Florence I suspect you are on the mobile version of the site therefore you won’t see the banner. If you look right at the bottom of your screen you should be able to switch to the full site.

      1. Thanks Hanni. Actually I am now on husbands iPad, and can see the lovely banner. Not going mad after all. What a lovely gesture from BD.

    5. Was it your birthday or one of the girls Jane? Which restaurant? What did you have? Please tell me you shared Oysters and stuck with shellfish. Or Scallops. Mussels? Or a fish stew?

      1. Twas mine, MP – and what a lovely day I’ve had. Did you miss the beautiful birthday banner BD put up for me?
        The restaurant is called Dylan’s and I ate grilled (freshly caught) sea bass with crushed new potatoes, asparagus and hazelnuts.
        Really should be in bed by now – but reluctant to see the day end! http://bigdave44.com/wp-content/plugins/wp-monalisa/icons/wpml_bye.gif

  25. Not a bad puzzle and certainly doable. Had slight problems with the four letter clues but overall ok.
    2*3* from me.

    Thanks to Gazza and setter.

  26. We’re very late in today as it was Paso’s sixtieth birthday yesterday and he is celebrating the fact that he can now travel on London Transport without having to reach for his wallet. We enjoyed this puzzle more than Gazza and would give it a **/***. It was mainly completed by Doble who was held up by the cricketing reference. Thanks to Gazza and Mr Ron.

  27. I found this pretty straightforward except for the potter clue that held me up and made it 2* time. Thanks to Gazza and setter **/***

  28. A nice puzzle of the right level of difficulty for Tuesdays. I’ve learnt enough crickety stuff now not to have any trouble with 25a.

    Thanks to the setter and Gazza, especially for providing an illustrative sentence where so great = such. I knew the synonym was right but couldn’t quite get my brain to supply an example.

    I would like to meet Tommy Stout.

  29. No horses were frightened by this one but we did find it pleasant enough.
    Happy Birthday Jane.
    Thanks Mr Ron and Gazza.

  30. Pretty straightforward, but not unenjoyable: 1*/3*. 6d and 13a vied for favouritism for a while, but were pipped at the post by 19d – my last in. Thanks to Mr Ron, and to Gazza.

  31. Gentle and enjoyable puzzle which did not cause me any trouble except for 5d which I was not too sure of. Admittedly I had gone for finish for 22a and stuffing for 1d but soon discovered the errors of my way! 1.5*/3* with 16a as favourite. Happy birthday to Jane and to Paso for his 60th yesterday which also happened to be our 47th wedding anniversary, vive l’Entente Cordiale! I had not noticed the second pun in the quickie, so clever. Many thanks to Mr Ron and to Gazza.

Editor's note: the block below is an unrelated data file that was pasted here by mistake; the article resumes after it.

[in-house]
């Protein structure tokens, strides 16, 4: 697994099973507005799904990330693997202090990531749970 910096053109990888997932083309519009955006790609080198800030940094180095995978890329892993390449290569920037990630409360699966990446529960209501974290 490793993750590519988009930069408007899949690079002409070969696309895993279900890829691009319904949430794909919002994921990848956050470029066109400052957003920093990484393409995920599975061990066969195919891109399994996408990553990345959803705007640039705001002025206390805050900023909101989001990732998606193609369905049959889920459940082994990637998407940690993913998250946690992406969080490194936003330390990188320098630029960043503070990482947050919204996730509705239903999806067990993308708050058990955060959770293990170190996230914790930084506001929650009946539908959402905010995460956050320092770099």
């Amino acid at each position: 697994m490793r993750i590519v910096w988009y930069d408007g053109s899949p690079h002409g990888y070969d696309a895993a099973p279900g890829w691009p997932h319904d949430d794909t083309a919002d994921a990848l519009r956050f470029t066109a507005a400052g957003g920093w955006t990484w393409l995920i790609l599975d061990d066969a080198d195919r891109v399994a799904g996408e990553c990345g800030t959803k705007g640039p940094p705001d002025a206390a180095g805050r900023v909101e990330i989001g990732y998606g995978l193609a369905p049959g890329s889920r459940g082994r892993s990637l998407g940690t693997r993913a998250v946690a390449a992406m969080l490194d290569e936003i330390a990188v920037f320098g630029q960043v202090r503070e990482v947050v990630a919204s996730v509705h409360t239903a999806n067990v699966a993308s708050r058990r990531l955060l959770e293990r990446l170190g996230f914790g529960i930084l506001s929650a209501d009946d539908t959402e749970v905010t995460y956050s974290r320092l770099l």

32. GOODNESS – I’m totally overwhelmed. http://bigdave44.com/wp-content/plugins/wp-monalisa/icons/icon_redface.gif
    All those good wishes from you wonderful people AND a birthday banner from BD! My day is now completely perfect – thank you all so much. http://bigdave44.com/wp-content/plugins/wp-monalisa/icons/wpml_rose.gif
    Sorry to be so late coming back to you all – No.1 daughter came round this evening (haven’t seen her for ages) and we’ve been having a good Mum/daughter gossip, so no Toughie or book reading for me.
    Isn’t this just a brilliant blog to be a part of………. can’t remember what life was like pre-BD!
    Just a pity that I’m now another year older. http://bigdave44.com/wp-content/plugins/wp-monalisa/icons/wpml_sad.gif

    1. No – being a year older is fine, especially if you consider the alternative. Happy Birthday again. http://bigdave44.com/wp-content/plugins/wp-monalisa/icons/wpml_rose.gif

  33. Feel we need a separate section for those of us (or am I the only one?) who take the cryptic to bed and always bring up the rear! By the time I get to BD all the comments worth making have been made. Still, today’s (now yesterday’s) was nice and easy. Belated Happy Birthday Jane…

    1. Thank you, Lulubelle – it’s been a lovely day.
      Don’t worry about ‘bringing up the rear’ – Tstrummer, who is away on hols at the moment, never gets to post until the wee small hours and I think almost all of us check back on the blog the following day to catch up with his – often hilarious and always pertinent – comments. It would be nice to see that he had some company. http://bigdave44.com/wp-content/plugins/wp-monalisa/icons/wpml_good.gif

    2. Hi there Lulubelle. Jane is right (as always) sometimes this blog goes wild after midnight. Who knows what or when. Just post and watch. You may be surprised.